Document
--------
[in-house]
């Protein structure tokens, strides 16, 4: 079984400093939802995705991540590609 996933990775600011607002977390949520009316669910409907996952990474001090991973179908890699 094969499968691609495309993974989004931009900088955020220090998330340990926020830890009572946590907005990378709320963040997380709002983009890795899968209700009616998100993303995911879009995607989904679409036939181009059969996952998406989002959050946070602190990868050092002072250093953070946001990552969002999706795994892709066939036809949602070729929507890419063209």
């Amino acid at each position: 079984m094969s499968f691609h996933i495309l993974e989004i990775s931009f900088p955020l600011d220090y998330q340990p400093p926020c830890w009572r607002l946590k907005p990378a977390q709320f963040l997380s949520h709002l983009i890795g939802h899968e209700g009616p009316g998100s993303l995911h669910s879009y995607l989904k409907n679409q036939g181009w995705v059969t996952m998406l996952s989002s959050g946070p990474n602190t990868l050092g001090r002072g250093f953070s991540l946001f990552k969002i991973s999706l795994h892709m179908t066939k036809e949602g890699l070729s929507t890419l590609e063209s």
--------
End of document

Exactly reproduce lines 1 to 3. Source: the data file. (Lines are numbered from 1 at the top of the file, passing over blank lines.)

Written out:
[in-house]
């Protein structure tokens, strides 16, 4: 079984400093939802995705991540590609 996933990775600011607002977390949520009316669910409907996952990474001090991973179908890699 094969499968691609495309993974989004931009900088955020220090998330340990926020830890009572946590907005990378709320963040997380709002983009890795899968209700009616998100993303995911879009995607989904679409036939181009059969996952998406989002959050946070602190990868050092002072250093953070946001990552969002999706795994892709066939036809949602070729929507890419063209």
């Amino acid at each position: 079984m094969s499968f691609h996933i495309l993974e989004i990775s931009f900088p955020l600011d220090y998330q340990p400093p926020c830890w009572r607002l946590k907005p990378a977390q709320f963040l997380s949520h709002l983009i890795g939802h899968e209700g009616p009316g998100s993303l995911h669910s879009y995607l989904k409907n679409q036939g181009w995705v059969t996952m998406l996952s989002s959050g946070p990474n602190t990868l050092g001090r002072g250093f953070s991540l946001f990552k969002i991973s999706l795994h892709m179908t066939k036809e949602g890699l070729s929507t890419l590609e063209s």